Here we propose the five most influential songs of the British Invasion of the 1960s, and describe how they shaped the sound of a generation.
Without question, the 1960s marked a transformative era in music history. The British Invasion played a significant role in breaking group with new, exciting, and innovative sounds. Beginning in 1964 with the The Beatles, a wave of British bands crossed the Atlantic, conquering the American music charts. Together, they left an indelible mark on both popular music and culture.
“I Want to Hold Your Hand” – The Beatles (1963):
No list of British Invasion hits would be complete without mentioning the Beatles. Drawing inspiration from American rock and roll pioneers like Chuck Berry and Little Richard, the Beatles fused catchy melodies, harmonies, and infectious energy creating a distinctive sound. “I Want to Hold Your Hand” exemplified their ability to blend rock and pop sensibilities. Although technically their fifth single release and third consecutive #1 hit in the UK, this track introduced them to US audiences.
“Paint It Black” – The Rolling Stones (1966):
The Rolling Stones, heavily influenced by American blues legends such as Muddy Waters and Howlin’ Wolf, developed a sound that reflected their rebellious nature and edgier musical tastes. “Paint It Black” showcased their evolving musical style, borrowing elements from Indian classical music and incorporating Keith Richards’ signature guitar work. The result was a dark and introspective song that resonated with a generation seeking to challenge societal norms.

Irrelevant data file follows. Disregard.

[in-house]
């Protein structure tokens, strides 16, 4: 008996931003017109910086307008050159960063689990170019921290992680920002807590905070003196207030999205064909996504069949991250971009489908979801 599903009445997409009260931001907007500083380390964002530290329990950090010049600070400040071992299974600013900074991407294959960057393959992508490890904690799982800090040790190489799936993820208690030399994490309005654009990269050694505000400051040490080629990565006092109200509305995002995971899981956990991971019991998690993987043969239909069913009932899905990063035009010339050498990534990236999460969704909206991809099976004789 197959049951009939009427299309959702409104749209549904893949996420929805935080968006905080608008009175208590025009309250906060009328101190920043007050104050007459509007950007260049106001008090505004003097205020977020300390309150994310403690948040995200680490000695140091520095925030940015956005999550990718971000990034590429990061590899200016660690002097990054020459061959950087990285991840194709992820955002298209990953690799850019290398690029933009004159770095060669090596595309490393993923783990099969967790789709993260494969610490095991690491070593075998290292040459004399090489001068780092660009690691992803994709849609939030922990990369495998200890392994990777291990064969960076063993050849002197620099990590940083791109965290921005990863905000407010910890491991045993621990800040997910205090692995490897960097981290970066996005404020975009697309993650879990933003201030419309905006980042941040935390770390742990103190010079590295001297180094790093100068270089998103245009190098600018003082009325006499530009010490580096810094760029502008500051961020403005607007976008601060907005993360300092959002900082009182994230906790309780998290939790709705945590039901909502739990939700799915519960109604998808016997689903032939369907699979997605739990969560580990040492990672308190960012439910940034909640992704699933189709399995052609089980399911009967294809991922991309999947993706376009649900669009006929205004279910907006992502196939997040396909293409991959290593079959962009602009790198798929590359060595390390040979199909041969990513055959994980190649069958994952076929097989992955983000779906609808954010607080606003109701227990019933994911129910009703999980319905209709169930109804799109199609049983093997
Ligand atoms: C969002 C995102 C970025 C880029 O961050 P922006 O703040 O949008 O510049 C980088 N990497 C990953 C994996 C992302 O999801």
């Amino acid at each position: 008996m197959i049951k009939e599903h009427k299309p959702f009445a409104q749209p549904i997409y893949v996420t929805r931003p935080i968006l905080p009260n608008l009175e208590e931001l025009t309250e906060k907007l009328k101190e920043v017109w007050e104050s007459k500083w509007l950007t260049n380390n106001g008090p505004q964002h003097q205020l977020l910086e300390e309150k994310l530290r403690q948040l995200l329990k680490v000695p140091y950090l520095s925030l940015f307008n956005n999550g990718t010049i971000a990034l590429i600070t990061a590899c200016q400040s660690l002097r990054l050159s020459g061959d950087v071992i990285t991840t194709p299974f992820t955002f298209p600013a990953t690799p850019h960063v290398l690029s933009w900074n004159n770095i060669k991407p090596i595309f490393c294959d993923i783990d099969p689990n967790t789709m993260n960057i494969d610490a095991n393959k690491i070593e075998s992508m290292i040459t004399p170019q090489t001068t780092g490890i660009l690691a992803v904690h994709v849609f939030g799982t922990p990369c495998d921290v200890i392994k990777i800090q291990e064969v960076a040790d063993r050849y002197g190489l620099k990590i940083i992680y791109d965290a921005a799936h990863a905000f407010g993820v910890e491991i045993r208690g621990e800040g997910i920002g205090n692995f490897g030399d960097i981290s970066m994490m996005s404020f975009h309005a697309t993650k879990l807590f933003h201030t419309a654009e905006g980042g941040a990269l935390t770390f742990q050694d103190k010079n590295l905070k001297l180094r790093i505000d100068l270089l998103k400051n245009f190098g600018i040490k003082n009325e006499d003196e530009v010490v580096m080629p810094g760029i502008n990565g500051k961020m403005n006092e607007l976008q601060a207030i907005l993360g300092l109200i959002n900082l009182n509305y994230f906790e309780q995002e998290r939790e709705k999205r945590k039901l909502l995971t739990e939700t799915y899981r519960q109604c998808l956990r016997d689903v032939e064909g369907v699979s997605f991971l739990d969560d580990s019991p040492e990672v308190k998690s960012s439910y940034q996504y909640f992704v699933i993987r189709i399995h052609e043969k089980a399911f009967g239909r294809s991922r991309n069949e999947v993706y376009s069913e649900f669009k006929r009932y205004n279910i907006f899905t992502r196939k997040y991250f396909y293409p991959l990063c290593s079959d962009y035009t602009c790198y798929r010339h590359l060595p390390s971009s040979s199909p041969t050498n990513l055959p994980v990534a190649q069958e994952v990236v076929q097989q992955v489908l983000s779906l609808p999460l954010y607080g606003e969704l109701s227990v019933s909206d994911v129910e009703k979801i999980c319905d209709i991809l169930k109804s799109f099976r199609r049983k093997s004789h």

“House of the Rising Sun” – The Animals (1964):
Folk revivalists Bob Dylan and Woody Guthrie influenced The Animals’ rendition of the folk classic “House of the Rising Sun.” Lead singer Eric Burdon’s powerful vocals and the band’s bluesy arrangement add a distinct flavor to the song. With its haunting atmosphere and Alan Price’s mesmerizing organ solo and arrangement, their interpretation influenced subsequent rock bands with its captivating fusion of folk and blues.
“You Really Got Me” – The Kinks (1964):
The Kinks drew inspiration from American R&B and garage rock, particularly the raw energy of artists like Little Richard and The Kingsmen. With its distorted guitar riff, “You Really Got Me” revolutionized the sound of British Invasion, essentially inventing punk rock. The song also influenced bands like The Who and The Clash, making it a true game-changer of its time.
The clip below captures a live performance of “You Really Got Me” on the UK music show “The Beat Room.” The band’s energy is even more wild here than the recording, and it’s cool to see the audience dancing. It’s interesting to note that this represents the only surviving complete “Beat Room” episode. Airing October 5, 1964, the line up included Tom Jones, Julie Rogers, John Lee Hooker, and The Syndicats. “The Beat Room” broadcast on BBC2 from July 1964 until January 1965.
“A Whiter Shade of Pale” – Procol Harum (1967):
While strictly not a British Invasion band in the traditional sense, Procol Harum’s “A Whiter Shade of Pale” drew inspiration from diverse sources like classical, baroque, and psychedelia. You can also hear the elements of Johann Sebastian Bach and Ray Charles. Overall, the song’s grandiose organ, poetic lyrics, and haunting melodies created an ethereal and introspective experience. Its immense popularity and lasting influence solidify it as one of the most iconic songs of the era.
The clip below is a promo film of the band performing the song, an early “music video.”
The British Invasion of the 1960s was a pivotal period in music history, and its influence is still felt today. These five tracks represent just a fraction of the groundbreaking music that emerged during this era. The Beatles, The Rolling Stones, The Animals, The Kinks, and Procol Harum each drew inspiration from various artists and genres to shape their unique sounds. The British Invasion was not only a musical phenomenon but a cultural revolution that forever changed the face of popular music.